Container Gardening on a Budget

If you have decided to try container gardening this year, you might be wondering, "how much is this going to cost?"  The answer is simple. There are many ways to keep costs down and still have great success growing fruits and vegetables in containers.

  1. Start from seed.  If you start your plants from seeds, it will cost a lot less than buying plants.  If you decide to buy plants, however, you can save money by buying small plants.  They will grow fast once they are planted.
  2. Share or trade seeds and plants.  You might find that a pack of seeds or a 6-pack of small plants provides more than you need for container gardening.  One way to cut costs and avoid waste is find a gardening friend and share or trade your extras.
  3. Buy supplies on sale.  Watch the newspaper for spring sales on seeds and plants.  In the fall when the growing season is drawing to an end, look for sales on containers, potting soil, and other supplies.
  4. Be creative.  Shop yard sales and flea markets for inexpensive containers, or look around your house for things that you already have.  An old laundry basket, a pail, or even a child's wagon make fine containers.  Be sure to punch holes in the bottom of any container you use to provide proper drainage.
  5. Make your own compost.  Compost provides the nutrients your plants need to grow.  Make your own compost using food waste and grass and plant clippings from your yard.
  6. Buy fewer flowers to beautify your yard.  No need to buy lots of flowers to make your hard look great.  Fruits and vegetables grown in containers do "double-duty" -- they not only provide delicious food, they look beautiful, too.  Add just a few flowers to the fruits and vegetables plants in your containers to add color.  You will be surprised how great your yard, steps or balcony will look this year.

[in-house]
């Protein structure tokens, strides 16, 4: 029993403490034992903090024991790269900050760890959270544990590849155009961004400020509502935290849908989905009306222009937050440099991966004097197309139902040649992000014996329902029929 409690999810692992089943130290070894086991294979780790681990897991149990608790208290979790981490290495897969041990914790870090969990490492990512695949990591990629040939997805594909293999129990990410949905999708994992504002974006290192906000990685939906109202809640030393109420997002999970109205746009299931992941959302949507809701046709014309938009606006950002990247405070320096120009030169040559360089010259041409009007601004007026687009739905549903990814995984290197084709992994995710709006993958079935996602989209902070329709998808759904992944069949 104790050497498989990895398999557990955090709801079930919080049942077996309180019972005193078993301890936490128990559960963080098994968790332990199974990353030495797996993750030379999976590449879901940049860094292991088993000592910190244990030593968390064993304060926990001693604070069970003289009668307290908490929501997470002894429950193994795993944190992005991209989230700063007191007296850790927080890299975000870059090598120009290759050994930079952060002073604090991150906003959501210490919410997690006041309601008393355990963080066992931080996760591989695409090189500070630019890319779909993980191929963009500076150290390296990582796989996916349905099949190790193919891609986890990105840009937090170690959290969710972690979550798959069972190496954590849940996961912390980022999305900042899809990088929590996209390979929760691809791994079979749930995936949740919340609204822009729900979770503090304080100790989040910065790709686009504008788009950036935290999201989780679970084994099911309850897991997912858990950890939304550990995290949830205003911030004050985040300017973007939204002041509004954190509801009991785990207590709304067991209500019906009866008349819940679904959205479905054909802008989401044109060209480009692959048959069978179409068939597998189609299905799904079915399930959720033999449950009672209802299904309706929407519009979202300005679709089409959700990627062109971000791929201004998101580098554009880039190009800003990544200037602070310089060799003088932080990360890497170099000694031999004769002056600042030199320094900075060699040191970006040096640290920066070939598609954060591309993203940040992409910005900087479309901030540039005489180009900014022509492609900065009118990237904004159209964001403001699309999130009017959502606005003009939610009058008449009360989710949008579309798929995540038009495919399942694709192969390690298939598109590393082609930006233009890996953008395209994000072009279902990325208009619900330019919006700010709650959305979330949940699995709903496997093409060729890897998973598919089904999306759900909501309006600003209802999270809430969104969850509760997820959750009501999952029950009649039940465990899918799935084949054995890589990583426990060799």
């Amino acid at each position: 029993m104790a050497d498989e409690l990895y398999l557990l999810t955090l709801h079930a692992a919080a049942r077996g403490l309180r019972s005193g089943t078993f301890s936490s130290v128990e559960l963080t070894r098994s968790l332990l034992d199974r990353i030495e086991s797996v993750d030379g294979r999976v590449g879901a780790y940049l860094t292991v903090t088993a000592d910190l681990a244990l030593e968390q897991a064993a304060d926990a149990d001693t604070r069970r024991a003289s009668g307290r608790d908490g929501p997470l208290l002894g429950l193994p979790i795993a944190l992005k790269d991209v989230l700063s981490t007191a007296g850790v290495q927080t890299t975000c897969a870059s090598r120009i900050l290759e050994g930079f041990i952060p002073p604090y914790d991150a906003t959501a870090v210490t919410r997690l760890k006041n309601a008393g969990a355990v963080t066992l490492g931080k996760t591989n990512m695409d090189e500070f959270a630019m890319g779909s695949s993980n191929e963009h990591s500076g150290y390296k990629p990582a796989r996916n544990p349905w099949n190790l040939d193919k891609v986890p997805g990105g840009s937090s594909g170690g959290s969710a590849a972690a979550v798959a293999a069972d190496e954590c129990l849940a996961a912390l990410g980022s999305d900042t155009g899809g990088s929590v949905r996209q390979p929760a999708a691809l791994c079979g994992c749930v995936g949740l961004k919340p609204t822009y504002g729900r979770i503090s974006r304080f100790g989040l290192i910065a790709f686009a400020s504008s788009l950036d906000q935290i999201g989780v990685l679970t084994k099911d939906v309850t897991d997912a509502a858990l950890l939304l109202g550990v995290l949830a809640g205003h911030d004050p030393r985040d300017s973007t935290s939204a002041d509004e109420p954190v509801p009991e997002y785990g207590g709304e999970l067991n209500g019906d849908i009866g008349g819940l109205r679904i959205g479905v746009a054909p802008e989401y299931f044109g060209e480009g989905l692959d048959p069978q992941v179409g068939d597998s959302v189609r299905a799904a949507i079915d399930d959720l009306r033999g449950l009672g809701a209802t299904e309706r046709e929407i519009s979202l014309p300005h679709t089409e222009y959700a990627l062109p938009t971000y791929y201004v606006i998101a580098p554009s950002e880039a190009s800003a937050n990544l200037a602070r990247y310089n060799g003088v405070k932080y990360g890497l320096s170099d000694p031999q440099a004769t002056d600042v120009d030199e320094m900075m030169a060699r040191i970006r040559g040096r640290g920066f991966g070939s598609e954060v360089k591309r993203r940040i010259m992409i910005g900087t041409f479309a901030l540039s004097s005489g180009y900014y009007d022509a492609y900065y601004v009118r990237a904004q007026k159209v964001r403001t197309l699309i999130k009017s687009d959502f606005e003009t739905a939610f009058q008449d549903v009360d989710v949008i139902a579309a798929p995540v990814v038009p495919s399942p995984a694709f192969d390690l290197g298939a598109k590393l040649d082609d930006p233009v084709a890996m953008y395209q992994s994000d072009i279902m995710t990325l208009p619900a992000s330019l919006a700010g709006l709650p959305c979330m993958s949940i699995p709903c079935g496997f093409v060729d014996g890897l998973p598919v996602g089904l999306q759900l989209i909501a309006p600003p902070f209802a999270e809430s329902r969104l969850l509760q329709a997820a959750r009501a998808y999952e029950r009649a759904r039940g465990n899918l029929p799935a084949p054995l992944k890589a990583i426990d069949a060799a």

For answers to your gardening questions, 

For more information on gardening, visit Grow It, Eat It from University of Maryland Extension 
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This institution is an equal opportunity provider. This material was funded by USDA's Supplemental Nutrition Assistance Program – SNAP. The University of Maryland Extension will not discriminate against any person because of race, age, sex, color, sexual orientation, physical or mental disability, religion, ancestry or national origin, marital status, genetic information, political affiliation, and gender identity or expression. The Supplemental Nutrition Assistance Program (SNAP) provides nutrition assistance to people with low income. It can help you buy nutritious foods for a better diet. To find out more about Maryland’s Food Supplement Program (SNAP), contact the Maryland Department of Human Resources at 1-800-332-6347 or apply online at https://mydhrbenefits.dhr.state.md.us/.
© Eat Smart, Be Fit Maryland!Maira Gall